How timely that Naomi Kline’s How Corporate Branding Took Over the White House piece so well analyzes the state of Obama’s brand. I found this portion of Naomi’s piece particularly on-mark:
[Obama] will boldly appoint the first Latina to the Supreme Court, while intensifying Bush-era enforcement measures in a new immigration crackdown…
This preference for symbols over substance, and this unwillingness to stick to a morally clear if unpopular course, is where Obama decisively parts ways with the transformative political movements from which he has borrowed so much (the pop-art posters from Che, his cadence from King, his “Yes We Can!” slogan from the migrant farmworkers – si se puede). These movements made unequivocal demands of existing power structures: for land distribution, higher wages, ambitious social programs. Because of those high-cost demands, these movements had not only committed followers but serious enemies. Obama, in sharp contrast not just to social movements but to transformative presidents such as FDR, follows the logic of marketing: create an appealing canvas on which all are invited to project their deepest desires but stay vague enough not to lose anyone but the committed wing nuts (which, granted, constitute a not inconsequential demographic in the United States).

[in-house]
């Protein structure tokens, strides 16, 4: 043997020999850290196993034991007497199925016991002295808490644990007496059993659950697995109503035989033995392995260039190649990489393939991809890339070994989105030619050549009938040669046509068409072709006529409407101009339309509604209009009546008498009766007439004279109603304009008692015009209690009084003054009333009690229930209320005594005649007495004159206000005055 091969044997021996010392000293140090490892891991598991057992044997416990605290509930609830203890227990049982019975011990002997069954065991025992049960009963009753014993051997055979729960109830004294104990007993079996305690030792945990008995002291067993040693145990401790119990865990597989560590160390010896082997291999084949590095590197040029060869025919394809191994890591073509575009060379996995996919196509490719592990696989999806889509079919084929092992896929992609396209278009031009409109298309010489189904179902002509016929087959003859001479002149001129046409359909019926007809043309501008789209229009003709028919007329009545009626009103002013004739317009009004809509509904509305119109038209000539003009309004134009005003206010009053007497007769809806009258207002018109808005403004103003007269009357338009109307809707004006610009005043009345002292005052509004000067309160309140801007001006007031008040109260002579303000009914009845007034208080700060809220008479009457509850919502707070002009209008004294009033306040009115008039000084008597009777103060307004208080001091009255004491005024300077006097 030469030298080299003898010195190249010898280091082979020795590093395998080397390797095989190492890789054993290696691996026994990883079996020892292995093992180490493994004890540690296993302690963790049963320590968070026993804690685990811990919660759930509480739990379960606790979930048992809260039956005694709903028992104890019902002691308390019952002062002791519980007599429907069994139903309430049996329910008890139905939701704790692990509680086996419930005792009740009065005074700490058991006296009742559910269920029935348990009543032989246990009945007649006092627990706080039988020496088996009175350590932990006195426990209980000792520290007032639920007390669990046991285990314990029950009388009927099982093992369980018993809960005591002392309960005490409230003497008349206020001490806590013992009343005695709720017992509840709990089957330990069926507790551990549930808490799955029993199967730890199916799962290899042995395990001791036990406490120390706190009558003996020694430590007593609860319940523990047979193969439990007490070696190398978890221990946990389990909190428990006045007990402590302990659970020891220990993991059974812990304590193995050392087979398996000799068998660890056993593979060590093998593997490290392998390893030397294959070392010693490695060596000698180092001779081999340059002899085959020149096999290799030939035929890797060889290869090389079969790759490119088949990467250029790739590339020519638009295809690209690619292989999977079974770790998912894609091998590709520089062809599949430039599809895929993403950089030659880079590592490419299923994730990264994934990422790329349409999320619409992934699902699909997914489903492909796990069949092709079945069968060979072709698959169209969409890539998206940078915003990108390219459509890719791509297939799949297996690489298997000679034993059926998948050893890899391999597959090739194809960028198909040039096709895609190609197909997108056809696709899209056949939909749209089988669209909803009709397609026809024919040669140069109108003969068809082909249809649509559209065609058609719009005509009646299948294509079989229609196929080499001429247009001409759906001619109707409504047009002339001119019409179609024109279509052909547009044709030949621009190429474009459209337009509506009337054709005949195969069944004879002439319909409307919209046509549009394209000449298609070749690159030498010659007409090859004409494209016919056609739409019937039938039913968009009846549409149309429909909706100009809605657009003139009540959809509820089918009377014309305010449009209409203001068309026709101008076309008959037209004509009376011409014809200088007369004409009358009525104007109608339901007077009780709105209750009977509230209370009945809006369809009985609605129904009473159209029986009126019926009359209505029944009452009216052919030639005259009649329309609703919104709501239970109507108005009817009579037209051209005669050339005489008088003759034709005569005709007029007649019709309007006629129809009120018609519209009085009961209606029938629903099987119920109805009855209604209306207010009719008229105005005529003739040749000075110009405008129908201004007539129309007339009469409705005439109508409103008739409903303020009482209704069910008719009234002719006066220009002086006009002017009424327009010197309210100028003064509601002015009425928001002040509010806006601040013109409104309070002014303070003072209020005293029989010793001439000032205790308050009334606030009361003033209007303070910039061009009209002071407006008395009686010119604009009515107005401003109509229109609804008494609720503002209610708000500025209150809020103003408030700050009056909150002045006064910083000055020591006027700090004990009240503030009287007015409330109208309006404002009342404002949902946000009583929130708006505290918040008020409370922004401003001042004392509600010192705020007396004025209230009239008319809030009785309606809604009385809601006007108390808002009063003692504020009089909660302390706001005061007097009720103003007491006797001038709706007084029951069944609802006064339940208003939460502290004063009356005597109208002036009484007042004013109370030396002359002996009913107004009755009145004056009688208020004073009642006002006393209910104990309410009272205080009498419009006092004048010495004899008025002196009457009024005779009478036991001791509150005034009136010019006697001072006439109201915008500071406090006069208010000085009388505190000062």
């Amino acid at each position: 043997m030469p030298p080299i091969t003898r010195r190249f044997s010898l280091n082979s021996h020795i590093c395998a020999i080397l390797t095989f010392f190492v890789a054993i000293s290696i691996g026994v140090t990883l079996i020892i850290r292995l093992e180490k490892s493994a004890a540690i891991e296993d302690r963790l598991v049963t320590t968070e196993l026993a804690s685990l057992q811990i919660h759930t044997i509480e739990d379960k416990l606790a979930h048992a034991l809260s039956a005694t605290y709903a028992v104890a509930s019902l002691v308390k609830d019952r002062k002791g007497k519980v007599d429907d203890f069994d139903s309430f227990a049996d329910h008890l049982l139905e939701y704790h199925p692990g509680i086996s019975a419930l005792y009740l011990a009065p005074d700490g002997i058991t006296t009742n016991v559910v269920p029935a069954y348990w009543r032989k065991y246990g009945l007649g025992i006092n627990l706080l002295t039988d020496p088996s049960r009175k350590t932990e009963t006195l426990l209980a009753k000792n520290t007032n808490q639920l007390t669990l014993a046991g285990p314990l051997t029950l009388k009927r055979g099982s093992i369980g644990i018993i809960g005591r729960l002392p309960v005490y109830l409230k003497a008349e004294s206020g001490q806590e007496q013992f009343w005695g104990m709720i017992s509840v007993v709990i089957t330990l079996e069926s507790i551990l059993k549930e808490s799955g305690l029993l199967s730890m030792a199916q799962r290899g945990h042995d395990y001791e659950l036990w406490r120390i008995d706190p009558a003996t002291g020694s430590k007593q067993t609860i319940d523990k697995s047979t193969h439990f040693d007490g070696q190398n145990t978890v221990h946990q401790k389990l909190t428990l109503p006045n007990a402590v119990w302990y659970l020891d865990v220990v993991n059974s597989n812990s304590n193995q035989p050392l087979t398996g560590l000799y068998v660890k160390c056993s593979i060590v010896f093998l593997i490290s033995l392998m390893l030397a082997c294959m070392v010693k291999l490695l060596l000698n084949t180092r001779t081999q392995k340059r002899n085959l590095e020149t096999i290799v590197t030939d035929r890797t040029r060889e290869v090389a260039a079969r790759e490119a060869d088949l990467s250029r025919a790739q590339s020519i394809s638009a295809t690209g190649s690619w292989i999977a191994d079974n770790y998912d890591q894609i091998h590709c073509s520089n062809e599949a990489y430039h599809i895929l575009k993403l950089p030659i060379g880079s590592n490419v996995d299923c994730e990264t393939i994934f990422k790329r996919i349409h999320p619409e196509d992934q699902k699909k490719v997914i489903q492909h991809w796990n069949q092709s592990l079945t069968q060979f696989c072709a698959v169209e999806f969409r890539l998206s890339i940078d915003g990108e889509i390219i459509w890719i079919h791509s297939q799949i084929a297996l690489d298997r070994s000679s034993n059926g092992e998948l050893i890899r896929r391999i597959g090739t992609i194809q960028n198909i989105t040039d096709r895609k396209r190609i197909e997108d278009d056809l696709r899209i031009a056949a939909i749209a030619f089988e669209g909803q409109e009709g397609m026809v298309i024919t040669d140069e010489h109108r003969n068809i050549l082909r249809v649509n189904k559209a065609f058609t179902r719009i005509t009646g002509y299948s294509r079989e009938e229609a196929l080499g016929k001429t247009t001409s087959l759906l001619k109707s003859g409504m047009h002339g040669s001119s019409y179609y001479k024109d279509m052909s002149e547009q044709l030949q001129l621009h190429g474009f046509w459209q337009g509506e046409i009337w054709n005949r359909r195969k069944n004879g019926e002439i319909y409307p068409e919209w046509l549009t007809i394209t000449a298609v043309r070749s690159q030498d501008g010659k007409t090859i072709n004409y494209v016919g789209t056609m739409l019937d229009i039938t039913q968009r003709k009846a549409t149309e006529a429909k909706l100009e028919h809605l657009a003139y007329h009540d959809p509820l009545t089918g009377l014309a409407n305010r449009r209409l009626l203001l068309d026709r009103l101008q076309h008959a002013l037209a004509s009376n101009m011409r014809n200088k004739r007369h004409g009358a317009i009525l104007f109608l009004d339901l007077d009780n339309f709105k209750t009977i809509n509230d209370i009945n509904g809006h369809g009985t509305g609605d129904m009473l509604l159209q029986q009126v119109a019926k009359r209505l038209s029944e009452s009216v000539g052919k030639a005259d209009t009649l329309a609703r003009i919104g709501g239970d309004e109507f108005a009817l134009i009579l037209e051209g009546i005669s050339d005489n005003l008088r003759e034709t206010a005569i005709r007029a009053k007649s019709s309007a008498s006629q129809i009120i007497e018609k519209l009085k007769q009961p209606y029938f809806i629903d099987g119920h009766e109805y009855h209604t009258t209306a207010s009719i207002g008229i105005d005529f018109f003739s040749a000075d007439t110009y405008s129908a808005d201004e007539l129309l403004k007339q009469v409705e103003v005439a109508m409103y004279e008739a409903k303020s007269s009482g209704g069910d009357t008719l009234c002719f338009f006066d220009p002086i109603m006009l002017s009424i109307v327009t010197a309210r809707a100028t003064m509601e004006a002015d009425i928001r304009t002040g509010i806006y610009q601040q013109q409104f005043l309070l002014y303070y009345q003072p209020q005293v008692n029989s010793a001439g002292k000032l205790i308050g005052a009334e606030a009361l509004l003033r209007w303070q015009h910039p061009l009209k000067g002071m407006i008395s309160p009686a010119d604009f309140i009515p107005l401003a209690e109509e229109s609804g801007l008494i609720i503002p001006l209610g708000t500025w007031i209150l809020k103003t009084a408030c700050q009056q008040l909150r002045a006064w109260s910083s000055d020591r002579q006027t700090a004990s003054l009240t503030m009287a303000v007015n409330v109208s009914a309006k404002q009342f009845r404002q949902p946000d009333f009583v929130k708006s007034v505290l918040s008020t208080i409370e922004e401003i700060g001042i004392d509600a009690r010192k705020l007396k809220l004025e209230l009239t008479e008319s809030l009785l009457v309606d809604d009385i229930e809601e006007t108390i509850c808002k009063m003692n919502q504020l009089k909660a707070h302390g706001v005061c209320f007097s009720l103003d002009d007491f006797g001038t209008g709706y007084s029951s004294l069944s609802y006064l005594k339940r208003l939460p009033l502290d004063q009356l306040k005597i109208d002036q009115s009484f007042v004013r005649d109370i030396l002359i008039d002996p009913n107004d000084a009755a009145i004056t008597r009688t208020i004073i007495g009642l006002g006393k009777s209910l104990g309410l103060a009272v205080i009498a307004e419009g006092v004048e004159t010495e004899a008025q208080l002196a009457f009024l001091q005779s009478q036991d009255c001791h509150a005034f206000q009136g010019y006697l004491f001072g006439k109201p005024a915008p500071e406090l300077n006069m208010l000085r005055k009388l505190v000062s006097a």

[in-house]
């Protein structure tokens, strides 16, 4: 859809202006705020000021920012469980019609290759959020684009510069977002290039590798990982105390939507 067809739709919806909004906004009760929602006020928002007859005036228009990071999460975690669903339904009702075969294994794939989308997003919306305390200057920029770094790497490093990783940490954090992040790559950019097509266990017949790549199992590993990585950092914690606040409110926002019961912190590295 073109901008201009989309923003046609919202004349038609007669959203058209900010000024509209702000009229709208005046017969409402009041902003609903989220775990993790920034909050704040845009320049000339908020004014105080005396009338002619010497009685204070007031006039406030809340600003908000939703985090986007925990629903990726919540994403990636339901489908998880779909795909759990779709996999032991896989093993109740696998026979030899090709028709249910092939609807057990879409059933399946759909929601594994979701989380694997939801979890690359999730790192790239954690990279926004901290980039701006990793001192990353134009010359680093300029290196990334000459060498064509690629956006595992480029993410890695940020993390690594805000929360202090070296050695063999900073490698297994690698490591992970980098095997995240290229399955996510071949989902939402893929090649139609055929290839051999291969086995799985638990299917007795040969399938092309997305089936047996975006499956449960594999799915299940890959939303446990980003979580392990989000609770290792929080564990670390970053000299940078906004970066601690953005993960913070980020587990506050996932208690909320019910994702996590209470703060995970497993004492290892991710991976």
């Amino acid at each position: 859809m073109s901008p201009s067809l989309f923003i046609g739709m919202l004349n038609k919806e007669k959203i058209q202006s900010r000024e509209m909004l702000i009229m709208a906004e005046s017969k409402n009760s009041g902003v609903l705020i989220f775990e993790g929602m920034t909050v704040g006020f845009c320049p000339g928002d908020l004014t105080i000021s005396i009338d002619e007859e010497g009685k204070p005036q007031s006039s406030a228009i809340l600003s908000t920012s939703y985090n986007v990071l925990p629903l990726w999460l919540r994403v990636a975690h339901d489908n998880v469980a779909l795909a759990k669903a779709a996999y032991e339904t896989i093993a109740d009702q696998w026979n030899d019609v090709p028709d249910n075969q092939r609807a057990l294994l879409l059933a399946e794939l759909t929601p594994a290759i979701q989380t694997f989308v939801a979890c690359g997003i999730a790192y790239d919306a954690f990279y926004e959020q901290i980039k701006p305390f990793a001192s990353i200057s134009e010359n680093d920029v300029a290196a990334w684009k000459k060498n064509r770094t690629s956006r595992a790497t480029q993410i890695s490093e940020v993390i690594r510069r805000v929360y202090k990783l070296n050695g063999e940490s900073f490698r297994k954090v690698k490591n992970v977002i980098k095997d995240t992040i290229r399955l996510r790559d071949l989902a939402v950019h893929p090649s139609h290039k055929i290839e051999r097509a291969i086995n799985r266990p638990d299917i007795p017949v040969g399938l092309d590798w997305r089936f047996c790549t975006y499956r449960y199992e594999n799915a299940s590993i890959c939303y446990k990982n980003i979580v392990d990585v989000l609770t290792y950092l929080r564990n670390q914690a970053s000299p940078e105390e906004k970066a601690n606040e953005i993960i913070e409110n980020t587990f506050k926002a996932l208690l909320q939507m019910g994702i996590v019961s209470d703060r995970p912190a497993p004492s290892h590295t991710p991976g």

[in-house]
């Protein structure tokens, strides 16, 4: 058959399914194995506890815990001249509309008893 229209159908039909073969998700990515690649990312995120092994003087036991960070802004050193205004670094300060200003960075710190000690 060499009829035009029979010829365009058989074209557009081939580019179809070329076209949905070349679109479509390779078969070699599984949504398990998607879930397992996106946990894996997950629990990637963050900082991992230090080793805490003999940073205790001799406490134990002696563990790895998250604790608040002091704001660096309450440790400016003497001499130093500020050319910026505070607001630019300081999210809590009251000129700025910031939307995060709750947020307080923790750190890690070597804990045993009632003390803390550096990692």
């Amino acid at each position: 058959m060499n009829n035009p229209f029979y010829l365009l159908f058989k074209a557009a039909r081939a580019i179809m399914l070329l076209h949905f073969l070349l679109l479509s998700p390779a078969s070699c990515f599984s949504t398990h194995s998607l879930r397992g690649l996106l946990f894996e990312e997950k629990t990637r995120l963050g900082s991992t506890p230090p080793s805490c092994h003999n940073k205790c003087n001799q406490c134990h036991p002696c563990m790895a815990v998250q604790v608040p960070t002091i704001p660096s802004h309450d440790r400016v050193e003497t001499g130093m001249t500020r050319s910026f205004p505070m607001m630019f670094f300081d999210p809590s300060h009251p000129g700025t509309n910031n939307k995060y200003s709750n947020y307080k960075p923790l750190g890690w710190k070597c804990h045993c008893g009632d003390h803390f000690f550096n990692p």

By the same token, it’s particularly timely that George Lakoff has put in his two cents on his It’s Not Enough to Criticize Obama: Citizens Need to Take Action piece, here are few highlights:
In forming his administration, President Obama abandoned the movement that had begun during his campaign for deal-making and a pragmatism that hasn’t worked. [However] That movement is still possible and needed now…
The conservatives are winning the framing wars again – by sticking to moral principles as conservatives see them, and communicating their view of morality effectively. In the 2008 election, Barack Obama ran a campaign based on his moral principles and communicated those principles as effectively as any candidate ever has.
But the Obama administration made a 180-degree turn, trading Obama’s 2008 moral principles for the deal-making of Rahm Emanuel and Tim Geithner, assuming it would be ‘pragmatic’ to court corporations and move to the right, in the false hope of bipartisan support.
Update: here’s the post-game analysis: